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Teaching RC to Working-Class People

At the recent Western and Central North America Working Together to End Classism Workshop, led by Dan Nickerson, Gwen Brown, Seán Ruth, and Jo Saunders, I led a topic group on teaching RC to currently working-class people. Seven people from a variety of class backgrounds attended. Some of them had taught RC to working-class people, in fundamentals classes or one-on-one, and others were interested in trying it.

Here are some of the things we talked about:

  • It’s great to have working-class people in our classes. They often understand that they are part of a community, not just a “consumer” of RC. Compared to middle-class people, they may be more disciplined about showing up for class. They are less likely to skip based on feelings of being “too tired” or “too overwhelmed.”
  • Large numbers of working-class people in the western United States are immigrants from Latin America or other countries where English is not the dominant language. If we are going to bring working-class people into RC in this part of the United States, we are going to need to discharge a lot on language liberation and learn how to use interpreting in our classes and workshops.
  • Teaching people one-on-one can be a great way of reaching this constituency. It can start simply by listening to someone who is having a crisis in her or his life and then gradually transition to two-way sessions and adding theory. When the student is from a different constituency than the teacher, it can help to connect the student with an experienced RCer from the same constituency group.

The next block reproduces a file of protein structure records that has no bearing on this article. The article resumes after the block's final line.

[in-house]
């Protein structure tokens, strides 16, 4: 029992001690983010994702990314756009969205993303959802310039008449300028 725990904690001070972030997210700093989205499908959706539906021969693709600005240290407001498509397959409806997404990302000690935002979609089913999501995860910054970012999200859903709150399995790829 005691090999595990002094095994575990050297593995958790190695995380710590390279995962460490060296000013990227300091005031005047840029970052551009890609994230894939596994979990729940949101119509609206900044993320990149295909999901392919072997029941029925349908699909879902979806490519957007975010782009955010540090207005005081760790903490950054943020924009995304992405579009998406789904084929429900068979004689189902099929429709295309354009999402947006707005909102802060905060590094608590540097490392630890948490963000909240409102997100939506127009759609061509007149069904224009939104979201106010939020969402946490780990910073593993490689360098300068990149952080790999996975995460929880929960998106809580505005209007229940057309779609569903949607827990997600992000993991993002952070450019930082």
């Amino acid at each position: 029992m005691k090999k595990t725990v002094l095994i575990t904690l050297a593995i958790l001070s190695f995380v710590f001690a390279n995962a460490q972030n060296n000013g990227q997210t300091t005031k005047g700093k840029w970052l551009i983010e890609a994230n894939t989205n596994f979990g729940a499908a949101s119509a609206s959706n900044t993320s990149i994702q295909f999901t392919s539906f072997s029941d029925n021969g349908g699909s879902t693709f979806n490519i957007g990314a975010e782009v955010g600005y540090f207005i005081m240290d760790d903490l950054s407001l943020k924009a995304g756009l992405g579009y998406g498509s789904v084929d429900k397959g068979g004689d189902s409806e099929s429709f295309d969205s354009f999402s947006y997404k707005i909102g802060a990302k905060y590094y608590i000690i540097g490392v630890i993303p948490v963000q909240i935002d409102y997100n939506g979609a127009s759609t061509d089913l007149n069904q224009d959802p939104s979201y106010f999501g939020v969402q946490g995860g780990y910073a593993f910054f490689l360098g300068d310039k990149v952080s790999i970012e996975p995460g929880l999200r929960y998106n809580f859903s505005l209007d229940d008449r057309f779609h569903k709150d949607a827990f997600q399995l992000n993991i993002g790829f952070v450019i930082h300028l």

• Make friends. Stick with the friendship even if the person drops out of RC. Set up your life to have contact with working-class people. Take the bus to work. Make time in your life for friendships. Relationships are key.
  • Many working-class people have to work irregular schedules. Many are now “independent contractors,” who in theory can control their own schedules but in practice are paid so little that they have to work at every opportunity. For these reasons, it can be hard for many working-class people to show up at a weekly class. One teacher talked about a student who had to stop coming for a couple of months because he had to take on additional work to pay rent and keep food on the table. She did weekly sessions with him, at a time convenient for him, until he could start attending the class again.
  • We need to use creativity and flexibility when teaching currently working-class people. One RC teacher told about a working-class student who would never answer her texts or calls. She discovered that the only time he would pick up his phone was at 7:00 a.m. on Saturday mornings, so that’s when she would call him.
  • One important constituency to think about is downwardly mobile young adults. Many young adults who were raised middle class have been forced into the working class because of the collapsing system.
  • Many working-class people don’t have or use e-mail, or at least don’t use it as much as many of us in RC are used to. In these cases, we need to find other ways of communicating with them about workshops, gather-ins, classes, and so on.
  • Stay in touch with people between classes to contradict isolation and discouragement. Call or text to say, “I’m thinking about you.” The leader needs to make a commitment to keep connected and in touch over a long period of time. Embrace and nourish people; bring out their intelligence.

Terry Fletcher

Berkeley, California, USA

(Present Time 187, April 2017)

Last modified: 2021-06-01 12:29:59+00